Thor leaves an ailing Jane to retrieve the kidnapped Asgardian children and to try and keep Gorr from getting on the other side of Eternity's gate. In an earlier scene with the Guardians of the Galaxy, Thor all but singlehandedly saved the day, much to the annoyance of his supposed teammates. Nonetheless, he espoused the virtue of teamwork to a crowd of people who'd basically just watched. But Thor gets a little wiser with every challenge. To stave off the Black Berserkers and get to Stormbreaker before the Bifrost opens the passageway to Eternity, he'll need actual help. 

Thor saves the kids, as promised, proving to them that Gorr was wrong. Some gods are looking out for the little guy. But he goes one step further and — temporarily — grants them all his abilities. Even though they aren't all, strictly speaking, Asgardians, he rouses them to fight as Vikings for as long as the situation should require. What follows is 100% Taika Waititi and makes for one of the most off-the-wall battles in any Marvel movie. The supercharged children, their eyes glowing electric blue, scuffle fearlessly with terrifying monsters twice or more times their size. A girl in a ballerina princess costume and a kid who weaponizes a stuffed bunny seem to be having a great time. 

Though this specific application of Thor's powers hasn't been seen before, it checks out that someone who has all-vision and energy manipulation could transfer them in this way. 

Jane joins Thor for one last classic adventure

Let's jump back to Jane's hospital room for a second. Thor has no choice but to go after Stormbreaker since he's figured out that Gorr will use it to reach Eternity. Jane wants to come along. He'd rather her remain in the hospital and recuperate so they could have a chance to be together again. But Jane asserts that an even slightly prolonged life confined to a sick bed is no life at all. With his voice trembling, Thor tells her that he loves her, but he does not insist or even ask her to stay behind. As he departs, she weighs her options. 

As if she senses that he needs her now as a warring partner and not later as a girlfriend, Jane teleports into the midst of the battle just in time to prevent Gorr from murdering the man (well, god) she loves. He's grateful yet somewhat deflated to see her materialize. He knows it means they have a chance to defeat their enemy, but it'll also likely mean she won't survive the day. Mighty Thor uses hers and Mjolnir's last ounce of strength to obliterate the Necrosword. This immediately ceases its ability to conjure more dark beasts, and it will also hasten Gorr's death. But they haven't prevented the God Butcher from reaching Eternity. Jane and Thor, knowing they may have won the battle but lost the war, share a sad but contented goodbye in which Jane assures him she's confident she made the right choice. She feels as though she's lived a whole second life as a Thor, which isn't bad for human.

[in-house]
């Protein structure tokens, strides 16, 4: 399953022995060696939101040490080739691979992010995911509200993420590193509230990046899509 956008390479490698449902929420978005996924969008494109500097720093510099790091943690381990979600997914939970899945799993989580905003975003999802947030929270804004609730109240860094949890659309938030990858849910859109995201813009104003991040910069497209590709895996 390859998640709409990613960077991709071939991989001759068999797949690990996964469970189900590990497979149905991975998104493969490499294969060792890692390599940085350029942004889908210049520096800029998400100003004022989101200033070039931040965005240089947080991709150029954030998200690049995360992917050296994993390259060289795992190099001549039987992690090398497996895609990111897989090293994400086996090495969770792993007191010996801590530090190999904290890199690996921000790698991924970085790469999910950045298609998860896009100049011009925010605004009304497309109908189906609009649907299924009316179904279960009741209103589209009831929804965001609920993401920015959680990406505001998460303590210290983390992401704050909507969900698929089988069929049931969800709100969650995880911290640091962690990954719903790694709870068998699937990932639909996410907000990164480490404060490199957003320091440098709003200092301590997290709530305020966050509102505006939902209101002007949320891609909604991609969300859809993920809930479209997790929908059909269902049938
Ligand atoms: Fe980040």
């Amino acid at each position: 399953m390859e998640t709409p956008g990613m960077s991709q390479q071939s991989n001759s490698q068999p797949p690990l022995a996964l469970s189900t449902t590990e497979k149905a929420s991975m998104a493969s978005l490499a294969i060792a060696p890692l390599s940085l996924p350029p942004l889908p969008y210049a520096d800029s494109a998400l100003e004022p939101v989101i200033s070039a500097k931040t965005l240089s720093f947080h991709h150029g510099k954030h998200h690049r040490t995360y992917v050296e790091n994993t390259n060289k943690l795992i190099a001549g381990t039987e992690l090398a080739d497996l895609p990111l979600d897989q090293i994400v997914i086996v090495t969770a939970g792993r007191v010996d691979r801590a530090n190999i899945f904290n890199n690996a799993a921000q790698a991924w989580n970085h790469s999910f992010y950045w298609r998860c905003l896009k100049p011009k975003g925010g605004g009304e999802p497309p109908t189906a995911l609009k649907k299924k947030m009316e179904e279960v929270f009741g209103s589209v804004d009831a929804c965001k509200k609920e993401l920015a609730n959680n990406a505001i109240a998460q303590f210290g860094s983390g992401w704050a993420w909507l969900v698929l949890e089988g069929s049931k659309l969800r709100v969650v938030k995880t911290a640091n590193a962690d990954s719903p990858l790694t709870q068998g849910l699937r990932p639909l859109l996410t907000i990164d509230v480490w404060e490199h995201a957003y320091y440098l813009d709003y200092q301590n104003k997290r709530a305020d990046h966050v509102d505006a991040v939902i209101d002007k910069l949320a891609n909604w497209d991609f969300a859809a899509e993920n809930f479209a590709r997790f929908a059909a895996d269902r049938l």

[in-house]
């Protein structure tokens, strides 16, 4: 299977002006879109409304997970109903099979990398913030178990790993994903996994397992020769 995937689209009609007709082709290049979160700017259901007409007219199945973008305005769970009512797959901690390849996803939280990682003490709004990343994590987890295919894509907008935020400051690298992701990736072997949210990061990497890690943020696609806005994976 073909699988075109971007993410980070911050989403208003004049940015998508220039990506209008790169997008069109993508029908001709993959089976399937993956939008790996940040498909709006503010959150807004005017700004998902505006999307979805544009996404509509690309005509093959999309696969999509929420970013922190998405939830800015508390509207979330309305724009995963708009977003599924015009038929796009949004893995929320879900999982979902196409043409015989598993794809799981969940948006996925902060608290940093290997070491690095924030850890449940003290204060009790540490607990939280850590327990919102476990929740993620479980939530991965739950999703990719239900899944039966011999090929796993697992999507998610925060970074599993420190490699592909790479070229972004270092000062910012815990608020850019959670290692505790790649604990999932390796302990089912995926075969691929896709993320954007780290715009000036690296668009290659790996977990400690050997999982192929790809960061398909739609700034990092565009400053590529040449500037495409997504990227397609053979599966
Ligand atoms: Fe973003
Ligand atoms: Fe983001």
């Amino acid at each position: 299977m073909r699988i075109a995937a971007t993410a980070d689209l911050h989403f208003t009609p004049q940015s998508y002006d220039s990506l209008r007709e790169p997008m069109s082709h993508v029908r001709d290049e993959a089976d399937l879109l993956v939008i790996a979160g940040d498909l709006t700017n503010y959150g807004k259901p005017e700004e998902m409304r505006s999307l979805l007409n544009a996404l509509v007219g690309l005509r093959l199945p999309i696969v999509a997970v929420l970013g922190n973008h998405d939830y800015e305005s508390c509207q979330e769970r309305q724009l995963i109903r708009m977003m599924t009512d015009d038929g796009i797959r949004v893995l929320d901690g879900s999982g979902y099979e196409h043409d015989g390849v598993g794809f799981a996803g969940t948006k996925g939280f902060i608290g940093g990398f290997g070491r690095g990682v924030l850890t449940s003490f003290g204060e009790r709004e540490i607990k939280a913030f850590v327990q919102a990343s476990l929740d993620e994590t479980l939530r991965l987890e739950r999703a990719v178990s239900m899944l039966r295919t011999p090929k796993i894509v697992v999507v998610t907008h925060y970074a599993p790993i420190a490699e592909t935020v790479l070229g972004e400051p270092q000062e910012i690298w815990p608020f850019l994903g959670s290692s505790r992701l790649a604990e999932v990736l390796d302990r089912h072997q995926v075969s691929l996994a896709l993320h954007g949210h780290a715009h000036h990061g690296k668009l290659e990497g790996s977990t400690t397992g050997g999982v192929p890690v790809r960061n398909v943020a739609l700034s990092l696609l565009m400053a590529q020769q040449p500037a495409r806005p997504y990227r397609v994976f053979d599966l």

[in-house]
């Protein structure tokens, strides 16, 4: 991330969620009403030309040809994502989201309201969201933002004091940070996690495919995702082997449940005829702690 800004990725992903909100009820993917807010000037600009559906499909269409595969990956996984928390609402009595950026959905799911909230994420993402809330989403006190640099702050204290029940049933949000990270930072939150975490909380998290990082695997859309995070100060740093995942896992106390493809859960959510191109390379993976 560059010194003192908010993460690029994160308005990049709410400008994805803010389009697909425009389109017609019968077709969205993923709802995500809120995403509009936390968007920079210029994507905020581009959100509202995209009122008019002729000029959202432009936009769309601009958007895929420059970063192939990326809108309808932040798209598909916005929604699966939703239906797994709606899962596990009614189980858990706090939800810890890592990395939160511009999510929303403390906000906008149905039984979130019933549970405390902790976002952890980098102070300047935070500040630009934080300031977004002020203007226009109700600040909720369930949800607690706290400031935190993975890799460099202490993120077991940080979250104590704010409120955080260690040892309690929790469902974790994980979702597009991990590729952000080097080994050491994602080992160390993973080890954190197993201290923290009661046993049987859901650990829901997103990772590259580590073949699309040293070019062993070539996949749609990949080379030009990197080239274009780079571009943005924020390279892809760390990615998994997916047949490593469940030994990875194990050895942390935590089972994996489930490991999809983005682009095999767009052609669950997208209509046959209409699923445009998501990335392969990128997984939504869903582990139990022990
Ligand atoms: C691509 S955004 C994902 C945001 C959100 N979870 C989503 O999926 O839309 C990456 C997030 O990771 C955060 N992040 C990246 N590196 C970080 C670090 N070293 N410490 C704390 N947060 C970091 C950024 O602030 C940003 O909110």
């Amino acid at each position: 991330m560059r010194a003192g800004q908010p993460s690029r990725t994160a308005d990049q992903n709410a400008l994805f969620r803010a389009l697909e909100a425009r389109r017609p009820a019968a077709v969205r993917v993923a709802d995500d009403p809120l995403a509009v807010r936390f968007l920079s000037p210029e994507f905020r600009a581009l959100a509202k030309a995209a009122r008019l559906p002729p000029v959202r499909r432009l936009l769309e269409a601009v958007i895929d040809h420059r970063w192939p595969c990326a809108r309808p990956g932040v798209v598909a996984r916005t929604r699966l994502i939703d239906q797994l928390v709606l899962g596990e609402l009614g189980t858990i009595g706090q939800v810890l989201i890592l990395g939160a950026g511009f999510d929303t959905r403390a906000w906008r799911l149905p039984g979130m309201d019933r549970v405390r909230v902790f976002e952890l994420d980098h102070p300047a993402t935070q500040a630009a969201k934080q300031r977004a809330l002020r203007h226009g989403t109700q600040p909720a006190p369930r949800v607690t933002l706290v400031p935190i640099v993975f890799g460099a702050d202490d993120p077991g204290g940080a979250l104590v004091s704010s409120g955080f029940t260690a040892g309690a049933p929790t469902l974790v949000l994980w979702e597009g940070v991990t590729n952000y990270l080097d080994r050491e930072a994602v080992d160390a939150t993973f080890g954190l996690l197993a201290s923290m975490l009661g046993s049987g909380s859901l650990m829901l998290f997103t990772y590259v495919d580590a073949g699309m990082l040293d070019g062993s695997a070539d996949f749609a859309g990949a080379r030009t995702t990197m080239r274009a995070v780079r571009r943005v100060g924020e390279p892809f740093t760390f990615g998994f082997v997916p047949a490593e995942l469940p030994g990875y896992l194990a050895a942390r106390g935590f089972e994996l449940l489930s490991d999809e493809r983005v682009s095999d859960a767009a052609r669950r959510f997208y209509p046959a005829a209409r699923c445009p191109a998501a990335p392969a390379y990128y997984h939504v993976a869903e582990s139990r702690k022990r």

Thor teaches Gorr about love and selflessness

For all that meditating under a tree, it's Star-Lord (of all people) who has the emotional maturity to tell Thor what he really needs to hear in order to achieve inner peace. Peter Quill still mourns Gamora, but he assures the Asgardian of the Galaxy that it's better to feel — even if those feelings are painful — than not. His advice opens Thor's heart to the possibility that he and Jane could find love again. He confesses his love before he loses her to cancer. It's also an act of love that Thor respects Jane's choice to have joined him in battle, even though it cost her life. 

The purity of their souls in Jane's (and what could be Thor's) dying moments moves Gorr. He'd been dead set on exterminating the gods with his victory, but — staring into the galactic silhouette of Eternity — he has his own change of heart. Thor concedes that he's won, but reminds him that, with his request of Eternity, he could bring back his beloved daughter instead of bringing destruction upon those he has a grudge against. In other words, he could choose love over hate. But, as obvious a choice as this might seem to most of us, it comes with a catch-22. The Necrosword has been feeding and feeding off of Gorr's anger. With it destroyed, he knows he's about to die, too, and regardless of his choice, he won't be around for the repercussions. Sensing good in him, Jane offers that the girl won't be alone. Unlike his own god and despite his reprehensible actions throughout the movie, Gorr ultimately does the selfless thing and gives his daughter another chance. 

Korg settles down

Thor met Korg in the gladiator pit on Sakaar and the duo became fast friends. The easy-going Kronan turned out to be an ideal traveling companion and emotional support for the God of Thunder, since he's accepting, positive-minded, honest, and not easily flustered. In other words, Korg is a walking, talking example of healthy masculinity (and a walking, talking pile of rocks whose face is the only part of him that's really alive). He helps Thor process his feelings about Jane, and he's even spot-on in unpacking Valkyrie's survivor's guilt, professional ennui, and hesitation to get back out there again... even if he is a little too direct.